A few weeks back, I was asked to speak to some high school students about the U.S. Army in the post-Vietnam time period. At first I had no idea what I was going to say. How would I get high schoolers fired up about the demise of the Active Defense doctrine and the rise of AirLand Battle? But as a I scanned the era for notable takeaways that I could foist on as-yet-unmolded brains that were still drowsy from lunchtime, I came across one very pertinent point: the end of the draft and the beginning of the all-volunteer force in 1973.
It’s never quite what you’d call “fun” to get up in front of a bunch of high-school students. As a group, they seemed intent on sucking all the life out of the room by not displaying a single iota of emotion. They’re like Dementors for guest lecturers, I guess. So I started off with a simple question. Who could tell me what the Korean War was about?
Followed it up with, “Ok, who can tell me anything at all about the Korean War?” Silence answered silence.
Fortunately, I had expected this. Because at their age, even I – who, I like to think, had an excellent education – would’ve been hard pressed to answer what the root causes of the Korean War were. So, together, we went back in time. We talked about the American Revolution, the Civil War, World War I, World War II – the big wars. The wars where the entire population needed to be leveraged, where all of America went to war. I posited TR Fehrenbach’s theory that all wars prior to Korea could be justified to the American people as a crusade of some type – even the small ones. “Remember the Alamo!” and “Remember the Maine!” come to mind.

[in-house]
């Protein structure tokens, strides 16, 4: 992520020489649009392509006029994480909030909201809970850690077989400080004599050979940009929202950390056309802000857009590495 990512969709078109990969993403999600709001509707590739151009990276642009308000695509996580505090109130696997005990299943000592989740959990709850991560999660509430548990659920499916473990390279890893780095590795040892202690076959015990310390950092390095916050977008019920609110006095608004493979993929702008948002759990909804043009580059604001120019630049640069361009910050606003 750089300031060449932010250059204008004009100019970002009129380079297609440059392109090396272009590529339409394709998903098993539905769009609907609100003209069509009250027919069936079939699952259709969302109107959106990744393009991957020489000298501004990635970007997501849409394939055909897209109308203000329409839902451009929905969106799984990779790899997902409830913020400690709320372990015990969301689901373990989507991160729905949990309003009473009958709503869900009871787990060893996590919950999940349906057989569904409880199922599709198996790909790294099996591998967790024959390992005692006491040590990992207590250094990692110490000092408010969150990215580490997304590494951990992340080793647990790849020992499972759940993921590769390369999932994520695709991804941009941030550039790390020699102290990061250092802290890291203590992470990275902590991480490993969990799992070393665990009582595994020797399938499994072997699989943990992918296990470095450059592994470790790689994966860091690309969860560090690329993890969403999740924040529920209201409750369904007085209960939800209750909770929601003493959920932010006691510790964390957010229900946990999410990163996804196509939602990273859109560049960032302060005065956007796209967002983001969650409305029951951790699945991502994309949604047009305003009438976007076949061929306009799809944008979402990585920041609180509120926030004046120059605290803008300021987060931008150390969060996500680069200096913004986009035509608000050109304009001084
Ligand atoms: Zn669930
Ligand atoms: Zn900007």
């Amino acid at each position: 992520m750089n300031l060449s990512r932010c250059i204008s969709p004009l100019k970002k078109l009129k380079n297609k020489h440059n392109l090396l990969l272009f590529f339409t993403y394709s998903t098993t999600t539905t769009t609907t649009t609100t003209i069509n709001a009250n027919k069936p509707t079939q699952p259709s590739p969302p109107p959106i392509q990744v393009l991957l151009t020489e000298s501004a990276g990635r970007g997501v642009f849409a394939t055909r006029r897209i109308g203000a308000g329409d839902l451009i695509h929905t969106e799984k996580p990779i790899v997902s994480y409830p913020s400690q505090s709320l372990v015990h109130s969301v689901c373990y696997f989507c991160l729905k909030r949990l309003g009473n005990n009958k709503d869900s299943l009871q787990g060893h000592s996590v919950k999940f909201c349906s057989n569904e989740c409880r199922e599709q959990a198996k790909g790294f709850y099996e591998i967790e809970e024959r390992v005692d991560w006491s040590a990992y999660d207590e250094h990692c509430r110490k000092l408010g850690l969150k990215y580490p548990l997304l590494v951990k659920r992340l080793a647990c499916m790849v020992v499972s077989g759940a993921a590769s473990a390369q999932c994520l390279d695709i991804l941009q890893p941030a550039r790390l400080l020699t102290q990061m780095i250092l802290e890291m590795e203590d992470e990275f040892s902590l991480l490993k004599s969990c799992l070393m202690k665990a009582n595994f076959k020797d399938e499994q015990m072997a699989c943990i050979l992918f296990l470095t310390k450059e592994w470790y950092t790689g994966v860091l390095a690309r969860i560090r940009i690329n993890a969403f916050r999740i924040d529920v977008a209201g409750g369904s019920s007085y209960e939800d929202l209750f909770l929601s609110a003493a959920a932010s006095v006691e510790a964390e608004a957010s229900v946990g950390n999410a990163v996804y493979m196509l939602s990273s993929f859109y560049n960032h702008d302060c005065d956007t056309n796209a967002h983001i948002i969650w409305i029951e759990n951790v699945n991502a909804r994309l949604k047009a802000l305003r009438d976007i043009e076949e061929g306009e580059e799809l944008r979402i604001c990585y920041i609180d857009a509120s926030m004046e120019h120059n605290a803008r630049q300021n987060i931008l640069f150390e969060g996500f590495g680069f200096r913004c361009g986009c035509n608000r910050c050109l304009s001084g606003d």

But then came Korea. And while Korea was brutal, savage, cost American lives, and used conscription, it was quick. Three years from a very sudden flash to a long drawn-out bang. And unless you were drafted or part of a military family, the war had little influence on you. It was not a whole-of-society approach to war. It was not a crusade. Sure, it was one part of the larger Cold War against the U.S.S.R., but it was often a faceless type of war that it was hard for people to conceptualize, much like the Global War on Terror of the early 21st century. Korea was over so quickly that war weariness could not set in, as it would later do in Vietnam.
It was during the Vietnam conflict that the American public came face to face with the brutality of modern political armed conflict, waged with the tool of conscription. Two million Americans found themselves drafted into the military and many of them were shipped off to fight in a war that was not even given the dignity of being called a war. And it was here that American society would change the way that the nation would make war. War weariness and social upheaval caused a groundswell of dissatisfaction against the draft; so much so that members of Congress began to take it seriously. Richard Nixon campaigned on his promise to end the draft, and he made good on that between 1971-73.
So, I told the students, the draft was over for Vietnam and hasn’t been used since. Does that mean that all the conflicts are over?
They shook their heads. No.
“Who here was born after September 11, 2001?” I queried. Half the room raised the hands. The other half had been born just before. In other words, as I told them, they were a generation who had known nothing but war. The military being in conflict was normal to them. We talked about how casualties being reported on used to be an earth-shattering, news-stealing moment. How that was never what was considered normal. They seemed interested at this idea, but to them, the wars of today are still far away and have no connection to them. They are fought by other people. Volunteers. And as such, as long as casualties are low, military conflicts can be prosecuted for a very long time without much public interest.